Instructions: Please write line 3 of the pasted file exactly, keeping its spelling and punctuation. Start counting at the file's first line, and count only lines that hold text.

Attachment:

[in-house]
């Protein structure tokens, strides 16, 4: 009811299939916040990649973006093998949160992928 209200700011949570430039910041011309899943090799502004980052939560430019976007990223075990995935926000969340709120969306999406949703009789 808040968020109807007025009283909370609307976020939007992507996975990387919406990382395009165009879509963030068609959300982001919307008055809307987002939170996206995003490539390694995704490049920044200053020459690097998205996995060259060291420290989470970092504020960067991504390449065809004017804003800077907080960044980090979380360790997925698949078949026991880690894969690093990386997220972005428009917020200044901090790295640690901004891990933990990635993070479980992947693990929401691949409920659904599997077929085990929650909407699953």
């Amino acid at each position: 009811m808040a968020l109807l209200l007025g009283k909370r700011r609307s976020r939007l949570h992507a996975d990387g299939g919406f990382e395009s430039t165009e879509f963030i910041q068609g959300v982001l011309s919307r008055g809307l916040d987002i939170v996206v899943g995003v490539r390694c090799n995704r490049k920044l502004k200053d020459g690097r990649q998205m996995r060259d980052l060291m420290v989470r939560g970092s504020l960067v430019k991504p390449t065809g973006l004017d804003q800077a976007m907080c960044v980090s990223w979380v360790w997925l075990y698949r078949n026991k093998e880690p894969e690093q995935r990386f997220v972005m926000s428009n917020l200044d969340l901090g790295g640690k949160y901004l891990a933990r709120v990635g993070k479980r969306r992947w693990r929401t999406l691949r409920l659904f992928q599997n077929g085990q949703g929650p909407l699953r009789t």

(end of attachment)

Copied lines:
């Amino acid at each position: 009811m808040a968020l109807l209200l007025g009283k909370r700011r609307s976020r939007l949570h992507a996975d990387g299939g919406f990382e395009s430039t165009e879509f963030i910041q068609g959300v982001l011309s919307r008055g809307l916040d987002i939170v996206v899943g995003v490539r390694c090799n995704r490049k920044l502004k200053d020459g690097r990649q998205m996995r060259d980052l060291m420290v989470r939560g970092s504020l960067v430019k991504p390449t065809g973006l004017d804003q800077a976007m907080c960044v980090s990223w979380v360790w997925l075990y698949r078949n026991k093998e880690p894969e690093q995935r990386f997220v972005m926000s428009n917020l200044d969340l901090g790295g640690k949160y901004l891990a933990r709120v990635g993070k479980r969306r992947w693990r929401t999406l691949r409920l659904f992928q599997n077929g085990q949703g929650p909407l699953r009789t």